Colby’s Write Stuff Contest inspires local students

This week, the Farnham Writers’ Center is hosting the annual “Write Stuff” competition for aspiring middle school writers.  Sixth, seventh and eighth graders from Winslow Junior high have already entered hundreds of pieces for judging, ranging from humorous to heartfelt in nature. Managing the contest is Head Tutor in Charge of Communications and Outreach Brooke Fairbanks ’15, who coordinated with Winslow teacher April Wood to organize a reception at which students were encouraged to submit their work. Fairbanks chose Writing Center tutor Savannah Judge ’15 to attend the half-hour reception, where she answered student questions about creative writing.

In the next few days, the judging process will take place in the Center, after which “three uniquely well-written pieces are chosen from each category,” Fairbanks said. Each grade has two categories, Poetry and Prose. Writing center tutors are not obligated to participate, but a good number of them choose to volunteer their time. “The tutors enjoy the humorous and sweet pieces that usually bring up many childhood memories for them, and they get to share their favorite pieces with one another,” Fairbanks explained.

Writing Center tutor Gracie Baldwin ’16 echoed this sentiment, noting that the contest provides a nice change of pace from the standard academic writing tutors often encounter. “We get a lot of the same kind of style of essay,” she said. Thanks to the contest, though, this week the tutors get to read about everything from dimwitted cats to haunted houses, and even one piece titled “An Ode to Pizza.” According to judges, common themes include pets, family members, and favorite foods and places.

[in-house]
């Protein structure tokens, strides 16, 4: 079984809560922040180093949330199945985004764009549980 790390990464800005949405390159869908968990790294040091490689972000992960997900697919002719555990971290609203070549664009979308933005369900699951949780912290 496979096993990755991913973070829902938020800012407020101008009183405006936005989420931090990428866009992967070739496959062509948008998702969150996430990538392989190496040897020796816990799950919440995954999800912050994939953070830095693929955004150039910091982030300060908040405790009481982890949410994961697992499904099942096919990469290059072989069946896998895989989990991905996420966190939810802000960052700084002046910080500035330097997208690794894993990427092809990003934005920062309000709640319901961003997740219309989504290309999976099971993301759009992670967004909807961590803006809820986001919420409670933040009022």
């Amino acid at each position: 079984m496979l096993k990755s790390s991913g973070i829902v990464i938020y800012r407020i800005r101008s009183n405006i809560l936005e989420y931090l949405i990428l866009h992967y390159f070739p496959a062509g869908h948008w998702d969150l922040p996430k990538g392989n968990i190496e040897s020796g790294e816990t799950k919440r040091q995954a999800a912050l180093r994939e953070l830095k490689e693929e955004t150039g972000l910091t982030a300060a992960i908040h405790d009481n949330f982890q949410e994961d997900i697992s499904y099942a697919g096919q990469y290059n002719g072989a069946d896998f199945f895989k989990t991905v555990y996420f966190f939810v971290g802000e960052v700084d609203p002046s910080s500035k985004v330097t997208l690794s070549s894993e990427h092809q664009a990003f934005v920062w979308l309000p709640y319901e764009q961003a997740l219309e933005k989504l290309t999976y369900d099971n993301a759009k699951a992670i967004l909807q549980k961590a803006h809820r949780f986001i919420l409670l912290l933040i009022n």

However, Write Stuff does more than provide a fun experience for the tutors and local students: the contest plays an important role in inspiring young writers. “I think that this competition probably makes the students excited and shows them the power of writing,” Baldwin said. The contest is an engaging way for students to try something new, and they also receive positive feedback which “encourages them to continue writing and reading, and helps their teachers with motivation,” Fairbanks added. 

The competition also helps strengthen ties between the Writers’ Center and the greater local community, and according to Baldwin is just one of many community outreach programs run by Farnham. Both tutors and students benefit from these stronger relationships.  When asked to offer advice for the young writers, Baldwin said, “Find something that inspires you, and practice a lot!”

While the competition is still ongoing, many have already benefitted from the positive experience, and the high submission numbers indicate a successful effort in engaging students.

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